Boondock Saints Location
Yesterday, I partook in a quick trip to Toronto. I finally got to try out
the Porter service from Ottawa to the Toronto City Airport, on the island
right in downtown. It was a "fly-in in the morning, fly-out in the evening"
affair, and Porter worked great for that.
On the way back to the airport, I decided to take a quick detour to see
if I could find the alleyway used in the movie Boondock Saints. While
the movie was supposed to be based in Boston, the big Henry's sign in
the background of the alley scene indicated that it was in Canada. A little
bit of Google Streetview confirmed that it was in Toronto.
Finding the alley was no problem. The white brick building was recently
stuccoed, and the pavement was just being redone. The building closest to
the road is actually a Scotiabank.
I was disappointed that the off-shoot alley between the stuccoed building
and the bank had a steel door. The door looked like as though it had been
there from before the movie was filmed. I was perplexed. Closer examination
of the film shows some evidence that the steel door was simply removed for
I was unable to determine which of the three churches in the area was
used for some of the other scenes. It could also have been anywhere else in
I enjoy my strange hobby of finding Canadian filming locations.
] | posted @ 03:54 | link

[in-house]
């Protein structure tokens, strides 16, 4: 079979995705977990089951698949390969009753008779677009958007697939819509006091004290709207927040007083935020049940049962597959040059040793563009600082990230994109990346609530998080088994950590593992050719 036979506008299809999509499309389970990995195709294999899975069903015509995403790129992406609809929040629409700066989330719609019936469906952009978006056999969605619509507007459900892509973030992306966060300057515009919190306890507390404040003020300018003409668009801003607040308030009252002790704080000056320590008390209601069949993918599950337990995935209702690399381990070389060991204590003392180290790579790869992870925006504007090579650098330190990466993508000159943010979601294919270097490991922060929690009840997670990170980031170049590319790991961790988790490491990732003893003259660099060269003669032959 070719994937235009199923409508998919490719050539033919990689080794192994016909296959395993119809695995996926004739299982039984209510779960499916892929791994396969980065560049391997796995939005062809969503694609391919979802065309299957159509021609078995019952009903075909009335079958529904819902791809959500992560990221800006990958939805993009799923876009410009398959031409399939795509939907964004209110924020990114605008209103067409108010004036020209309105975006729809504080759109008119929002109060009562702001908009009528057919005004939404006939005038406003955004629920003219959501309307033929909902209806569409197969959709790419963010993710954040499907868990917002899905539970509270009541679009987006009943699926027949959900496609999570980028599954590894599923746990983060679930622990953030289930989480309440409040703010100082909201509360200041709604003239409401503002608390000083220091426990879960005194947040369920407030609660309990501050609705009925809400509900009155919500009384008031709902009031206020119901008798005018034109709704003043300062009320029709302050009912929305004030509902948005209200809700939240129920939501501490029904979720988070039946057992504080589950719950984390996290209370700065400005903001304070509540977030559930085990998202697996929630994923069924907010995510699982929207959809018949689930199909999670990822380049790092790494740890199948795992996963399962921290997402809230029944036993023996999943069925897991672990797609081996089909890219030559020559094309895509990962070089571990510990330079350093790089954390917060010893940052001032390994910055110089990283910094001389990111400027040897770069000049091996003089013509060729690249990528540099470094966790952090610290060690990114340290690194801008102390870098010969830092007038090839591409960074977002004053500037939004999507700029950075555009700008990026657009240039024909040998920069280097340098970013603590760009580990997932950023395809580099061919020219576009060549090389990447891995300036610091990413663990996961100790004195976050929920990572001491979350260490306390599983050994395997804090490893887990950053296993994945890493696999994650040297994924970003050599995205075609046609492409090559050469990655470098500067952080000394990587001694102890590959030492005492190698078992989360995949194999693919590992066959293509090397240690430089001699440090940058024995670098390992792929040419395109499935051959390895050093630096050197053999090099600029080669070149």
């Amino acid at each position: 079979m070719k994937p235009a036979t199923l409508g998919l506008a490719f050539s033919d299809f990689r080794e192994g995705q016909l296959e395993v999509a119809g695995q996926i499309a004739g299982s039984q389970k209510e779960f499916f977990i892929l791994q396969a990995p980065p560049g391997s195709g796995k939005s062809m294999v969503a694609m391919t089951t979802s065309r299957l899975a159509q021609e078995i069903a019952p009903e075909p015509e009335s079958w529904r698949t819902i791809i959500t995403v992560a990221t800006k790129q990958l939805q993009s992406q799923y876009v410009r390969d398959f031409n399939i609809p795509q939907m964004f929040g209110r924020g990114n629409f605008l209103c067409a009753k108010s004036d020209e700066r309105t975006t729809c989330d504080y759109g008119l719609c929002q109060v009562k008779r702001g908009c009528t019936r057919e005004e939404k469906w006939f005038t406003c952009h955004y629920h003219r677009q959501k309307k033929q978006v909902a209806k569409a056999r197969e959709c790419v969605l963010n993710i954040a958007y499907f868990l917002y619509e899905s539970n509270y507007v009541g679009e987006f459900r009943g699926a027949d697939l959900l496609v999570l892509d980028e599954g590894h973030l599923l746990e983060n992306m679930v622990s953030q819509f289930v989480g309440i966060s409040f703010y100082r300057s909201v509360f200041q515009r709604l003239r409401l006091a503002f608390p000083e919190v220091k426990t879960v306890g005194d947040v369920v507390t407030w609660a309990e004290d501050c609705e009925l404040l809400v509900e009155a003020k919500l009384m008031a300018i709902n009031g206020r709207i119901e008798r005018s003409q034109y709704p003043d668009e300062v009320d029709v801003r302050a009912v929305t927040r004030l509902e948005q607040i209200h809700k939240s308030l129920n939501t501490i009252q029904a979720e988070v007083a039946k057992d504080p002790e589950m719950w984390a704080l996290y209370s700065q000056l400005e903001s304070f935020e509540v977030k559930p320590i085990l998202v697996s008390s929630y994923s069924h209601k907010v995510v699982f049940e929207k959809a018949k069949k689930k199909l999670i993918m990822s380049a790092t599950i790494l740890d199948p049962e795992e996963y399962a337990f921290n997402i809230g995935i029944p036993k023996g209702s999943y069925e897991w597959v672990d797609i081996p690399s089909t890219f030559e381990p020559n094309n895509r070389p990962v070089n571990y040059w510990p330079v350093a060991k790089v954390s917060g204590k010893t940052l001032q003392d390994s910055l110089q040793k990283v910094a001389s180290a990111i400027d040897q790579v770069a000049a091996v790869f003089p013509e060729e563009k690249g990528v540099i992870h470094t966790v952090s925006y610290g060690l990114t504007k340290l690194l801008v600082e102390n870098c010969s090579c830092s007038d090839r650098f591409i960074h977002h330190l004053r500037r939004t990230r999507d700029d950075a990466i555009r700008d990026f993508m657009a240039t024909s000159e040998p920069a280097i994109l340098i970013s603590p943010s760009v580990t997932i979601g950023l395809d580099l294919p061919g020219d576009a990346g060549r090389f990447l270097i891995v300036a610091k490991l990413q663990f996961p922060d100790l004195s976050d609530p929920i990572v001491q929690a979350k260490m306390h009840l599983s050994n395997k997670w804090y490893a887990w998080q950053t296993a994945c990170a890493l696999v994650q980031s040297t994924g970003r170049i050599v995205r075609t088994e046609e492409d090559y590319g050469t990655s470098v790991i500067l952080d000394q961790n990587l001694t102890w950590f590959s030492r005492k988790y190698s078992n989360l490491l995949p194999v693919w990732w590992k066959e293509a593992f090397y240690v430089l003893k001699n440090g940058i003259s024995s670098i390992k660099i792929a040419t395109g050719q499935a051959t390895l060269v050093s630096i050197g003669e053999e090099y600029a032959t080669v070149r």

Oops, missed March. Nothing much happened: birthday, ridiculously busy
lifestyle, etc. Anyhow...
Lead-free solder sucks. I've been complaining about it for years. On the
balance of things, considering how disposable electronics are these days, it
is probably a good thing. But its characteristics are terrible when you have
to re-work a part. It's also brittle and fragile, which is obviously not a
great thing with all of the mobile devices we have today.
In fairness, I never thought that its brittle attributes would actually
prevent a piece of solid-state technology from working during its lifespan.
However, I now know better.
My iPhone is anything but new, but it is still on its first battery and
does everything I need it to do. At some point in the last few weeks, the
wireless started getting unreliable. Disassembling, cleaning, and
reassembling to ensure good contacts did not help. Searching the net for
something as broad reaching as non-working Wi-Fi on an iPhone brought dozens
of workarounds, many of which probably only worked by chance.
I was quite surprised when I came upon a site that encourages people to
reflow their solder in a household oven. The goal is to melt the solder
joint at each component and having it re-solidify, thereby making any
fractures and imperfections go away.
So, here I was this morning taking the PCB back out of the phone,
preheating the oven to 385°F, building up little aluminum foil stands to go
on a cooking sheet. In went the boards for seven minutes. I left it in for
eight just for good measure. Long story short, it worked.
] | posted @ 03:02 | link